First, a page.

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II Review

by Mark Deming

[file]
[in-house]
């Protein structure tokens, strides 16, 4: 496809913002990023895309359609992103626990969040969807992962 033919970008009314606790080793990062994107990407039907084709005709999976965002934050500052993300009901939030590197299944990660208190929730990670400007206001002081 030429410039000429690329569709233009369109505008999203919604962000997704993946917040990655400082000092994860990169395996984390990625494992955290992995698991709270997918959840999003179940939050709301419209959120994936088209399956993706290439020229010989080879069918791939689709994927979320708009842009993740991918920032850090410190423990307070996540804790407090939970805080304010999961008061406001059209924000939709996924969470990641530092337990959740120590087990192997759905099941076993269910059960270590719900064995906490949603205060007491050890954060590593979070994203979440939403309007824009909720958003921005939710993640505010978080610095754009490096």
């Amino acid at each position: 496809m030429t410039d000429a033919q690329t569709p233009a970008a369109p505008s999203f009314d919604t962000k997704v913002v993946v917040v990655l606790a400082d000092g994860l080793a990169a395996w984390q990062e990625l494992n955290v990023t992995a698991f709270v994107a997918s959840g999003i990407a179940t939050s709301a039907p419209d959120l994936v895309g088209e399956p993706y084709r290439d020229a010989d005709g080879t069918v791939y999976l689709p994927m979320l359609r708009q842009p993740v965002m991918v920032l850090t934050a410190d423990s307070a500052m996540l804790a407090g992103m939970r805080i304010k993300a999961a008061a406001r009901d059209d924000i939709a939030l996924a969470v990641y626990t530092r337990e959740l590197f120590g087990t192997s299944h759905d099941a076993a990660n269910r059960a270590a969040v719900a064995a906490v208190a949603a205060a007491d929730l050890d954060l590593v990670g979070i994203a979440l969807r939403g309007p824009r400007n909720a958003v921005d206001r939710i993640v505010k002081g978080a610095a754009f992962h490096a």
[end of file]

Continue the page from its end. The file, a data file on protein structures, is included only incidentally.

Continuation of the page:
Helsinki, Finland's the Splits went through a variety of personal crises after the release of their debut album, but rather than let their troubles tear the band apart, they used them to inform the sound and message of their second album, simply titled II. Heartbreak, betrayal, depression, homelessness, and the abrupt onset of adult responsibility are all part of the songs on II, but the Splits are about catharsis, not dwelling on the painful events of their past. Fittingly on this album, the group lay out streamlined and powerful old-school garage-influenced punk rock with a large portion of minor-key menace, lean but unrelenting rhythms, and guitar lines that at once reflect the steady pulse of the tunes and add a jagged complement to the efficient melodies. For someone who never sang with a band before joining the Splits, Helena's lead vocals pour out with a genuine authority and force, and along with guitarist Kiti, she's half of an effective, no-frills guitar-and-voice punk rock tag team, while bassist Maju and drummer Jussi hit hard without fuss or wasted energy. For all the very real fury of this music, the Splits have an impressive intelligence about when to strike and when to bide their time, and the thoughtful dynamics make a difference even when they're felt rather than heard. Thematically, II is an album about things going wrong, but the Splits have done a great job of explaining and re-creating the chaos of their lives, and II shows this is one band that absolutely knows how to get over in hard times.

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